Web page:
Parkinson’s disease (PD) is one common neurodegenerative disease caused by a significant loss of midbrain dopaminergic neurons. Previous reports showed that 7, 8- dihydroxyflavone (7, 8-DHF) as a potent TrkB agonist can mimic BDNF and play neuroprotective roles for mouse dopaminergic neurons. Nonetheless, the safety and neuroprotective effects are unclear in monkey models of PD. Here, we find that 7, 8-DHF could be absorbed and metabolized into 7-hydroxy-8-methoxyflavone through oral administration in monkeys. The half-life time of 7, 8-DHF in monkey plasma is about 4–8 hrs. Furthermore, these monkeys maintain health state throughout the course of seven-month treatments of 7, 8-DHF (30 mg/kg/day). Importantly, 7, 8-DHF treatments can prevent the progressive degeneration of midbrain dopaminergic neurons by attenuating neurotoxic effects of MPP+ and display strong neuroprotective effects in monkeys. Our study demonstrates that this promising small molecule may be transited into a clinical useful pharmacological agent.
Parkinson’s disease (PD) is one common neurodegenerative disease with typical motor symptoms including bradykinesia, postural instability, rigidity and tremor, and characteristic pathological change, resulting from dopaminergic neuron death in the substantia nigra pars compacta (SNc) of midbrain1. Over the past few decades, there were major advances on neurological treatments of PD including pharmacological treatments, physical or behavioral therapy, deep brain stimulation (DBS) and noninvasive stimulation approaches2,3. However, these treatments are temporary symptomatic relief; so far, no treatment has delayed the onset and/or slowed the progression of this disease4.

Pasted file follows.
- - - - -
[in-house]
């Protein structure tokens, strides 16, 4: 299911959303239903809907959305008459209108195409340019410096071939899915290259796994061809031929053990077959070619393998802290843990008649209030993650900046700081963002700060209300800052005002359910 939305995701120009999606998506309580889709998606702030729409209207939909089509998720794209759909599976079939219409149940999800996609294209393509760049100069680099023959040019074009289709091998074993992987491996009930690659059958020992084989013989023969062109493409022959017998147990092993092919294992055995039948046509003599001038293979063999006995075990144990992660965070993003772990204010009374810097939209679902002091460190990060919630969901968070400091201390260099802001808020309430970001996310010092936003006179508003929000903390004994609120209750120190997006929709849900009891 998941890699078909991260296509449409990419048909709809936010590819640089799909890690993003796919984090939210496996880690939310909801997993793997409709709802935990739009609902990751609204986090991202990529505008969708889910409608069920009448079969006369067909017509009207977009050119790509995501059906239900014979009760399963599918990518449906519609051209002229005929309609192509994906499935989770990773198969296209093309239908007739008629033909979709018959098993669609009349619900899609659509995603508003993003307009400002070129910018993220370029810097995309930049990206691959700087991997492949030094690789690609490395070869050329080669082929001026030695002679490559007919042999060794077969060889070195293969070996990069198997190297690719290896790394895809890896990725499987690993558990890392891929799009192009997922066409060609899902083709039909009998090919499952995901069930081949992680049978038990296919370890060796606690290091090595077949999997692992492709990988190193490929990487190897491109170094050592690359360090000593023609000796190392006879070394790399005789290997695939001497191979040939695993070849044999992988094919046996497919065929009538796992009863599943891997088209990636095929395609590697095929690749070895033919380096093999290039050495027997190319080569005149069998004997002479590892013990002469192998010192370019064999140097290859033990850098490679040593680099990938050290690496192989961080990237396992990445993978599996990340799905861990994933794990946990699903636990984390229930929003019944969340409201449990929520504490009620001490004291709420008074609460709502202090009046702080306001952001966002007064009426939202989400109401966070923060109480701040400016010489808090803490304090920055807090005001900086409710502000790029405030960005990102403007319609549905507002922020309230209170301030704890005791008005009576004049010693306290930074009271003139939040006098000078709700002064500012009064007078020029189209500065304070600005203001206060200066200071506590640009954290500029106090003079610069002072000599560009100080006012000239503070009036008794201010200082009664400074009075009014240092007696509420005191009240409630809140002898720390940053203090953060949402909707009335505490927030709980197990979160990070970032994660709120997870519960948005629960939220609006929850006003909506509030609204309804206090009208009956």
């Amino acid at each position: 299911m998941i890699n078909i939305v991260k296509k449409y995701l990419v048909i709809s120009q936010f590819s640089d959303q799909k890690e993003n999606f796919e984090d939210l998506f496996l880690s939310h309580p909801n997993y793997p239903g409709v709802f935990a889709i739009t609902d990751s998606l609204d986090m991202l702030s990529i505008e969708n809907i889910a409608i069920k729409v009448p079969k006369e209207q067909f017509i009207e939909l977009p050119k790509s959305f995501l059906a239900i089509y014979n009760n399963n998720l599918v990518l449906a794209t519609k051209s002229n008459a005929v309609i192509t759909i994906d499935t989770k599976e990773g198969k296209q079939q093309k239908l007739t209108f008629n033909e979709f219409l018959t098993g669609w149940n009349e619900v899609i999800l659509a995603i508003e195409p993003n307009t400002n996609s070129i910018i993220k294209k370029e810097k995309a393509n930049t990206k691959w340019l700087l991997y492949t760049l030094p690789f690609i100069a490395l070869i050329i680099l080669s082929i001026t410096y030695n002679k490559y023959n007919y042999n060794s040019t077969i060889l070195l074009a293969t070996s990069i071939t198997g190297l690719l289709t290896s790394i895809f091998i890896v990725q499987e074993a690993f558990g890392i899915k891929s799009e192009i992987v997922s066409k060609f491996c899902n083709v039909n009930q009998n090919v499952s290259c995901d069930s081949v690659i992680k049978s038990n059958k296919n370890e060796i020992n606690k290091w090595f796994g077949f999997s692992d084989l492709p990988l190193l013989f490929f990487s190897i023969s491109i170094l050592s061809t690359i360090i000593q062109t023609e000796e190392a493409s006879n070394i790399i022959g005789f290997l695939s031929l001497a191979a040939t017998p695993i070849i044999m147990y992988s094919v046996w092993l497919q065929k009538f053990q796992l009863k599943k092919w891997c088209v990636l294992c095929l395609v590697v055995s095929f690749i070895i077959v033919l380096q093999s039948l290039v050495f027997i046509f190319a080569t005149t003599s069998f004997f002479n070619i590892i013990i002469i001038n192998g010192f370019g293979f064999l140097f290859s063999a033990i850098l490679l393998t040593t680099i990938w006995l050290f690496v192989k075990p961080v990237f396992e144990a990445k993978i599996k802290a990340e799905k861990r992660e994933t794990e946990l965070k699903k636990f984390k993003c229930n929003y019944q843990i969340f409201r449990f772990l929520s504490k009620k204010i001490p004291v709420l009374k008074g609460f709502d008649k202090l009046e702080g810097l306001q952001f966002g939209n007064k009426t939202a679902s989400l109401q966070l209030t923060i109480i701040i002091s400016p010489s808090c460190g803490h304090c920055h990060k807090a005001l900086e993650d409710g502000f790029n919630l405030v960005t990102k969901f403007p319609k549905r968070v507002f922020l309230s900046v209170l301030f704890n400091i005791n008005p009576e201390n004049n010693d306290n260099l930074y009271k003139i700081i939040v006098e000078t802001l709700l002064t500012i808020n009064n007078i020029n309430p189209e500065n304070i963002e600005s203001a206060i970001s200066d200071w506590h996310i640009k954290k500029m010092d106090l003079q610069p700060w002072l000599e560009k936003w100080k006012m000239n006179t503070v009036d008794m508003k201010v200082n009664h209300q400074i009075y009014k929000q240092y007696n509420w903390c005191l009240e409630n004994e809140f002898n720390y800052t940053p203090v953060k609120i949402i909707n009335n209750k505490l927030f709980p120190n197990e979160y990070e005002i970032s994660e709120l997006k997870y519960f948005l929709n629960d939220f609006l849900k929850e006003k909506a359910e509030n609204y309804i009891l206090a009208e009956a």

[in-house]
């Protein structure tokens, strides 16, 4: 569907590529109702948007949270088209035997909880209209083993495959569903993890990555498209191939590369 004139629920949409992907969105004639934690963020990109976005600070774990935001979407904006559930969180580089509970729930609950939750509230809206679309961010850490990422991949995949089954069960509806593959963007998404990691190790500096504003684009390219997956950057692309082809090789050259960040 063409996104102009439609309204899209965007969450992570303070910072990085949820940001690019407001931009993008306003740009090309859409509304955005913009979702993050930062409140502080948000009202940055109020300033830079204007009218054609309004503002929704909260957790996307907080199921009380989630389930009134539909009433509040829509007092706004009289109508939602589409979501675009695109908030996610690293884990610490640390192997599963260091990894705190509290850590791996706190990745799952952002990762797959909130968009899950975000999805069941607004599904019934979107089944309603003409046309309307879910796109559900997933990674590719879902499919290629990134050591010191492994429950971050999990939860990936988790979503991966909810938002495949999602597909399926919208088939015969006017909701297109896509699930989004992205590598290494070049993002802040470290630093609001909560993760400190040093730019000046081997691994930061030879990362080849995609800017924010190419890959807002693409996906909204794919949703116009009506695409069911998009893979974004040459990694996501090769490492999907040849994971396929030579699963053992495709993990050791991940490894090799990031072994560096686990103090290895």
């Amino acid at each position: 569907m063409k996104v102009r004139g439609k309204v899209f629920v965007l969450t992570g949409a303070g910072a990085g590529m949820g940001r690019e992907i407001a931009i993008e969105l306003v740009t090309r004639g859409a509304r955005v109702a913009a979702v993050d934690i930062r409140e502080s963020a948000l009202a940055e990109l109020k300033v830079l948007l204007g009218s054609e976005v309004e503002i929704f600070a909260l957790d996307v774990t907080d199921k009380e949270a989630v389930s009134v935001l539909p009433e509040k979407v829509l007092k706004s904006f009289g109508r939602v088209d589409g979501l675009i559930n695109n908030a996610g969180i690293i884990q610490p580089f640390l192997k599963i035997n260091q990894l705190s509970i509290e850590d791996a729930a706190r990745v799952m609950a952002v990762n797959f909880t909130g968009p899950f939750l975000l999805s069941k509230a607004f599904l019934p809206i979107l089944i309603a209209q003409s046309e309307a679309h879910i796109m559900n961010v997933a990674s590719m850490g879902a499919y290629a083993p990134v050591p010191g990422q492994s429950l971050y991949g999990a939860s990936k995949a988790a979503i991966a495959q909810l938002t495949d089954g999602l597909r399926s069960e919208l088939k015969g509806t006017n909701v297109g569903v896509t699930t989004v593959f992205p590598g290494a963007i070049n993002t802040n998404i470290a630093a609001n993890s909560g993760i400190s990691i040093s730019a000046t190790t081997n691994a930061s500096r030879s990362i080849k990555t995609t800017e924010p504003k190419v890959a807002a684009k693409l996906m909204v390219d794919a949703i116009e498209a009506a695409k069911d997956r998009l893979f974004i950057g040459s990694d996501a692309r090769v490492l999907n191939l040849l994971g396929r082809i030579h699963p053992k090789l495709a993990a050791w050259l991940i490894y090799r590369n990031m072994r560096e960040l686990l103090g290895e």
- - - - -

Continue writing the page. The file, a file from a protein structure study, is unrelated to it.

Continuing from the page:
BDNF regulates the development of several classes of neurons and mediates their maintenance and survival. BDNF binding to TrkB triggers its dimerization and autophosphorylation of tyrosine residues in its intracellular domain, and displays potent neurotrophic actions on neuronal populations involved in several neurodegenerative diseases including Parkinson disease (PD)5. However, the outcomes of several clinical trials using recombinant BDNF are disappointing due to the poor pharmacokinetic properties6. Previous studies showed that 7, 8-dihydroxyflavone (7, 8-DHF), as a potent and selective agonist of TrkB, can mimic BDNF, is orally bioactive and penetrates brain blood barrier5. Furthermore, 7, 8-DHF treatments attenuate the neurotoxic effects of MPTP as measured by preservation of tyrosine hydroxylase expression and suppression of activated caspase-3, implying that the TrkB agonist has neuroprotective potential for dopaminergic neurons in the SNc of mouse PD5.
The genomics, brain anatomy and neuronal circuitry are significantly different between primates (including human) and rodents. The MPTP-treated monkey is considered as the “gold standard” model of parkinsonism because of the high similarities in motor behavioral changes and basal ganglia pathophysiology between this model and the human Parkinson’s disease condition4,7. Thus, non-human primate models of PD induced by MPTP are important for evaluating potential protective efficiency of 7, 8-DHF on dopaminergic neurons in primates before moving into clinical trials to test its efficacy in patients with PD. MPTP selectively targets the dopamine system by dopamine transporter-mediated uptake of the toxic metabolite 1-methyl-4-phenylpyridinium (MPP+) in monkeys8,9,10. MPP+ has been shown to inhibit complex I and produce free radicals, resulting in the death of the neurons. Recently, a new approach was used to develop Parkinsonian monkeys with intracerebroventricular injections of MPP+11. This new method avoids the damage of gastrointestinal dopamine neurons induced by MPTP and specifically targets brain dopamine neurons11.